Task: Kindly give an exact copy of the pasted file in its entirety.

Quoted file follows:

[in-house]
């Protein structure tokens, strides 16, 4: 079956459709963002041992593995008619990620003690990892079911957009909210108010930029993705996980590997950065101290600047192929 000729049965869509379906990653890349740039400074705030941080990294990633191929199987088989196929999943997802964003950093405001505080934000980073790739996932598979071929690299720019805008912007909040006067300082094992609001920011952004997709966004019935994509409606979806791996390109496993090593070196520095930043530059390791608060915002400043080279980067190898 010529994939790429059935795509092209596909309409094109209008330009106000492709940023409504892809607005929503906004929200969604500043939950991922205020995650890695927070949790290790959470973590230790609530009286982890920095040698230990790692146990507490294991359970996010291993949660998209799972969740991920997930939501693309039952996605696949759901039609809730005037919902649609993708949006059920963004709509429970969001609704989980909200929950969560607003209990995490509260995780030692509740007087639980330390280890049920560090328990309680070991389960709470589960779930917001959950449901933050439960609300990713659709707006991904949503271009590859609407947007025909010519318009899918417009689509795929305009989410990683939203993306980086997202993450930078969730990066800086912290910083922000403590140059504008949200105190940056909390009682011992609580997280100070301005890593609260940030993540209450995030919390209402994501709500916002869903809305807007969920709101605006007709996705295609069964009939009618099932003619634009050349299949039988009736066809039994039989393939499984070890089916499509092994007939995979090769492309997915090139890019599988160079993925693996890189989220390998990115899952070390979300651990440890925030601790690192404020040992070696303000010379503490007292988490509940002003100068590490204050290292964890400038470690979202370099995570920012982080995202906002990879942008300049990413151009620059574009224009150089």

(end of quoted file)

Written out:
[in-house]
């Protein structure tokens, strides 16, 4: 079956459709963002041992593995008619990620003690990892079911957009909210108010930029993705996980590997950065101290600047192929 000729049965869509379906990653890349740039400074705030941080990294990633191929199987088989196929999943997802964003950093405001505080934000980073790739996932598979071929690299720019805008912007909040006067300082094992609001920011952004997709966004019935994509409606979806791996390109496993090593070196520095930043530059390791608060915002400043080279980067190898 010529994939790429059935795509092209596909309409094109209008330009106000492709940023409504892809607005929503906004929200969604500043939950991922205020995650890695927070949790290790959470973590230790609530009286982890920095040698230990790692146990507490294991359970996010291993949660998209799972969740991920997930939501693309039952996605696949759901039609809730005037919902649609993708949006059920963004709509429970969001609704989980909200929950969560607003209990995490509260995780030692509740007087639980330390280890049920560090328990309680070991389960709470589960779930917001959950449901933050439960609300990713659709707006991904949503271009590859609407947007025909010519318009899918417009689509795929305009989410990683939203993306980086997202993450930078969730990066800086912290910083922000403590140059504008949200105190940056909390009682011992609580997280100070301005890593609260940030993540209450995030919390209402994501709500916002869903809305807007969920709101605006007709996705295609069964009939009618099932003619634009050349299949039988009736066809039994039989393939499984070890089916499509092994007939995979090769492309997915090139890019599988160079993925693996890189989220390998990115899952070390979300651990440890925030601790690192404020040992070696303000010379503490007292988490509940002003100068590490204050290292964890400038470690979202370099995570920012982080995202906002990879942008300049990413151009620059574009224009150089």